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Harsher Punishments for Sexual Offences

3 min read

After months of parliamentary debates, the Criminal Law (Miscellaneous Amendments) Act 2021 (“the Act”) was passed by the Parliament on 13 September 2021 and assented to by the President on 28 September 2021. This Act (except for section 3) came into operation on 1 March 2022.

What is the purpose of the Act?

The Act contains amendments to the Penal Code (“PC”) – it seeks to update certain criminal offences, enhance the punishment for sexual offences, and clarify the application of certain provisions.

The Act also makes changes to other legislation such as the Animals and Birds Act, the Children and Young Persons Act, the Criminal Procedure Code and the Registration of Criminals Act. In this article, we will be focusing on the changes to the PC.

Why are there changes?

The changes came in the wake of a significant review of hurt and sexual offences which was addressed by the Law and Home Affairs Minister K Shanmugam in March 2021.

In the statement, the Ministry of Law and the Ministry of Home Affairs said that was an average of 1,190 outrage of modesty cases reported each year from 2016 to 2020. This was 24 per cent higher than the number of cases from 2011 to 2015.

The Parliament was therefore of the view that there is a need to strengthen protections for victims of sexual and hurt offences, as well as a need to adopt a deterrent stance towards adult offenders who commit certain hurt and sexual offences.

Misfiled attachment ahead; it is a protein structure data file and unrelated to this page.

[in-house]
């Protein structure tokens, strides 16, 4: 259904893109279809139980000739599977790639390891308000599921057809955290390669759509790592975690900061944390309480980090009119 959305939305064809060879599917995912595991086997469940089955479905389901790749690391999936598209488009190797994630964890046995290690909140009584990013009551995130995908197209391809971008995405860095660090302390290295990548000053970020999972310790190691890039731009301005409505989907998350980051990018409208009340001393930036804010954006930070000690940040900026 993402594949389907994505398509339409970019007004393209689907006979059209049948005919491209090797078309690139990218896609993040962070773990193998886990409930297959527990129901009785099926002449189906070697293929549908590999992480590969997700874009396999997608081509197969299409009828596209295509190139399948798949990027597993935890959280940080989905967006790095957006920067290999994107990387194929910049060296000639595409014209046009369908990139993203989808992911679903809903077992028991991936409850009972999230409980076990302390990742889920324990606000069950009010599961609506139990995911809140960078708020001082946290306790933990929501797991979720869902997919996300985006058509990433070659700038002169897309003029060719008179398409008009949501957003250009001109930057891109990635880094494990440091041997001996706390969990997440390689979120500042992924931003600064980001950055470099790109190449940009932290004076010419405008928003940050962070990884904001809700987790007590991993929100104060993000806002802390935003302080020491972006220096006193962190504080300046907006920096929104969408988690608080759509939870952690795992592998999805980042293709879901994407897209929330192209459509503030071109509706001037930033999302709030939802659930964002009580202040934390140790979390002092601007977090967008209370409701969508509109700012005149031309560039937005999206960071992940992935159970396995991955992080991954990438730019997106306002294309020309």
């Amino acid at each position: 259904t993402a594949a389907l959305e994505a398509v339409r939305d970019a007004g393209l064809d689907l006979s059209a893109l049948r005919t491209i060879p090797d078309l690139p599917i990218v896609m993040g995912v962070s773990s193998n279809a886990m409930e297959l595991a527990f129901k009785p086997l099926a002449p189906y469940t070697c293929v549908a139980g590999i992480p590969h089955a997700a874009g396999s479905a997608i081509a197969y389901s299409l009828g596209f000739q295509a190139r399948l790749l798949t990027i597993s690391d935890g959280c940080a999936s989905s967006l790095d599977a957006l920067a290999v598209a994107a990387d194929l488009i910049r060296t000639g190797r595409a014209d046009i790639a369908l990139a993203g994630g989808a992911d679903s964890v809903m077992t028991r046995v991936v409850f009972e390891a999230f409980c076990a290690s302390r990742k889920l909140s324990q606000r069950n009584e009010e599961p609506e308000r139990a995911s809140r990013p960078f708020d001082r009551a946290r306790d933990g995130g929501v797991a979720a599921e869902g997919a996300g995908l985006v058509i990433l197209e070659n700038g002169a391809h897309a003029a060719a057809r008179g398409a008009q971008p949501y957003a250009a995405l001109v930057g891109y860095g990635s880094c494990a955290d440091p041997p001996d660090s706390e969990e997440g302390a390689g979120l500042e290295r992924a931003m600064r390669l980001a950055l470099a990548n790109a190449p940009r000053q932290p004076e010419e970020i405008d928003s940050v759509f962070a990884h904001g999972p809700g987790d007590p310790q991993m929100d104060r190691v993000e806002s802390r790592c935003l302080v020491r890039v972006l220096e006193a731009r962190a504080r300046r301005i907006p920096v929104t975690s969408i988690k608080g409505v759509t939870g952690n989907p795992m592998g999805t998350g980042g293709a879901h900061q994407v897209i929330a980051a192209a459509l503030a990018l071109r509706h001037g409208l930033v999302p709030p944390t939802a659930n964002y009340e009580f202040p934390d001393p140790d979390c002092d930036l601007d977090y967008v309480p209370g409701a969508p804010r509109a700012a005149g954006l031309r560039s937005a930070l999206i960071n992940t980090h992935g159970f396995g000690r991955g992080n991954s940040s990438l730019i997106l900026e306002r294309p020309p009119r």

Changes to the Penal Code

Increased penalties for certain sexual offences
Offence Maximum imprisonment term (Previous) Maximum imprisonment term (Current)
Outrage of modesty (also known as “molest”) 2 years 3 years
Engaging in sexual activity in the presence of a minor or causing a minor to view a sexual image, where a minor is below 16 years old 1 year 2 years
Engaging in sexual activity in the presence of a minor or causing a minor to view a sexual image, where a minor is between 16 and 18 years old and if there is an exploitative relationship between the perpetrator and the minor 1 year 2 years

Scope of certain offences

There are also several amendments that expand and clarify the scope of the following offences:

  • Providing false information to a public servant: This has been expanded to cover scenarios where a person gives false information with the intent of causing or knowing that it will likely cause, the public servant to be ineffective or inefficient in exercising his lawful powers (such as intentionally misleading the police about the identity of a suspect).
  • Procuring sexual activity by deception or false representation: This has been expanded to cover scenarios such as lying that one would use sexually protective measures (such as a condom) but subsequently not doing so.
  • Sexual penetration of a corpse: This has been amended to be gender-neutral and expanded to cover a wider range of penetrative acts.

Modernised language of certain terms of the Penal Code

The amendments replace certain archaic terms (such as “wantonly”, “malignantly” and “maliciously”) with terms that are more easily understood, and already defined in the PC (such as “rashly” or “intentionally”).

The rationale for modernising the language of certain terms was to ensure that the statute is more accessible to present-day readers and to provide clarity on what is potentially an offence and what is not.

The above changes are examples of the law being alive and receptive – evolving over time together with society and its changing needs.

GJC Law can help you

If you think that you have done something that may constitute an offence, we suggest that you reach out to our experienced criminal lawyers who will be able to assist you and provide you with timely legal advice.

What can we do for you?

Should you have any questions or would like more information, please contact our criminal representation lawyers at 6337 0469 or email us at consult@gjclaw.com.sg

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